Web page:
57°
UMass Boston's independent, student-run newspaper

The Mass Media

The Mass Media

The Mass Media

3-4-24 PDF
March 4, 2024
2-26-24 PDF
February 26, 2024
An inside look at Bobby B. Beacon’s insides. Illustrated by Bianca Oppedisano/ Mass Media Staff.
Bobby's Inside Story
February 26, 2024

*Grunt*

“You Were Never Really Here” is a fascinating character study, peering into the head of a man who feels at odds with the world around him. Creeping into every corner of your thought, this frighteningly immersive film plays with themes of detachment and inconsequentialism, asking how accurate our perceptions of our own impact are. Though its story might be fairly simple, ”You Were Never Really Here” is deceptively complex, often in ways that transcend conventional filmmaking. In essence, writer/director Lynne Ramsey has created a film that is pure atmosphere, and the manner in which that atmosphere changes is what informs our understanding of character and plot. Though it is not entirely unique—You Were Never Really Here” does carry strong echoes of past films such as ”Taxi Driver” and ”No Country for Old Men”—Ramsey’s latest picture is certainly unlike most other crime films before it, and probably most of the ones that will come after it as well.

As I’ve already mentioned, the plot of this film is not exactly stupendous. Adapted from Jonathan Ames’ book of the same name, ”You Were Never Really Here” tells the story of Joe (Joaquin Phoenix), a military veteran who now works as a hitman/P.I., finding and rescuing kidnapped victims. When Senator Albert Votto (Alex Minette) hires Joe to find his daughter Nina (Ekaterina Samsonov), Joe gets in a little over his head, and struggles to stay afloat. There are no real developed characters in this story other than Joe, but this is not a flaw. The artistic merit of ”You Were Never Really Here” is how it manages to put us in Joe’s shoes. Joe never gets to know anybody else, so neither do we. This story is simple because Joe sees it as such. While we are given no evidence to see Joe as an unreliable narrator, he is an incredibly single-minded one.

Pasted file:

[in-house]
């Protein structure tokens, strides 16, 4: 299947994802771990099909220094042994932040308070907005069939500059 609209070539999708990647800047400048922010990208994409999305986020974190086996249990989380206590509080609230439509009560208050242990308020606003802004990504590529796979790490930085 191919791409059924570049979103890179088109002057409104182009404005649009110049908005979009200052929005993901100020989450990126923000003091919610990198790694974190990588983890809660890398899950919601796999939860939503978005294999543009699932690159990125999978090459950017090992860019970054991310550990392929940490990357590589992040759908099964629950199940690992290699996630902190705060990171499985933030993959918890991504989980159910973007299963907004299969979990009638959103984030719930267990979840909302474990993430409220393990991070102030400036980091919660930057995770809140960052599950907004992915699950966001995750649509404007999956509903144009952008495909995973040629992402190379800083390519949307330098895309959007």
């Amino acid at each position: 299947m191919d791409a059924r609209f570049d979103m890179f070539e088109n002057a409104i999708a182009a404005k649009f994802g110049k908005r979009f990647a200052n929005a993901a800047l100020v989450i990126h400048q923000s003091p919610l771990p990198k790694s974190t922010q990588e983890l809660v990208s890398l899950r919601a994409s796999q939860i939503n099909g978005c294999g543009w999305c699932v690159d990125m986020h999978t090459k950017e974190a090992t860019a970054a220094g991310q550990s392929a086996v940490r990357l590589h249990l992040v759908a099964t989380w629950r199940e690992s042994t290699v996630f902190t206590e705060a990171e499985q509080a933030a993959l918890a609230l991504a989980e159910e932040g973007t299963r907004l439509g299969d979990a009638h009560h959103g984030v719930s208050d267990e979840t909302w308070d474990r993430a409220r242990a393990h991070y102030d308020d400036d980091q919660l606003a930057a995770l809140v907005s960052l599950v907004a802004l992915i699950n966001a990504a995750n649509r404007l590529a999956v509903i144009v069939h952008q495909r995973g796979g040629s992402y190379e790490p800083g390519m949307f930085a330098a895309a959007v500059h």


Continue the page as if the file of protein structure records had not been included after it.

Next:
Now, any film that focuses so intently on its main character is only ever as good as its lead actor, and in this respect ”You Were Never Really Here” is great. Though the writing mostly consists of grunts and blank-stares, Phoenix goes above and beyond, truly inhabiting his character in a spectacular way. Not only does he look and sound like Joe, but his physicality and mannerisms are so on point that you feel like you know how he thinks and feels, despite the fact that he never really says so. Building on Phoenix’s great performance is impeccable sound design by Paul Davis. Though the audio isn’t as flashy as in grandiose space-operas packed to the brim with booming lasers and terrifying explosions, the city ambiance is exquisitely engineered to move with Joe. It doesn’t sound like New York—it sounds like a man walking through New York.
“You Were Never Really Here” is, in many ways, the thinking man’s spectacle. It’s a weirdly fun, slow moving rollercoaster of thoughtful filmmaking. Though it does ask much of its audience, it doesn’t do so in the way many other films do. You’re not meant to pick apart the plot or ponder the philosophical implications as with many other thought-provoking films, you just let this one sit with you, and see where you end up. ”You Were Never Really Here” blurs the line between surface and subtext. It is a captivating conversation with itself, spoken almost entirely in grunts and images. It is, to say the least, worth watching.
Rating: 10/10.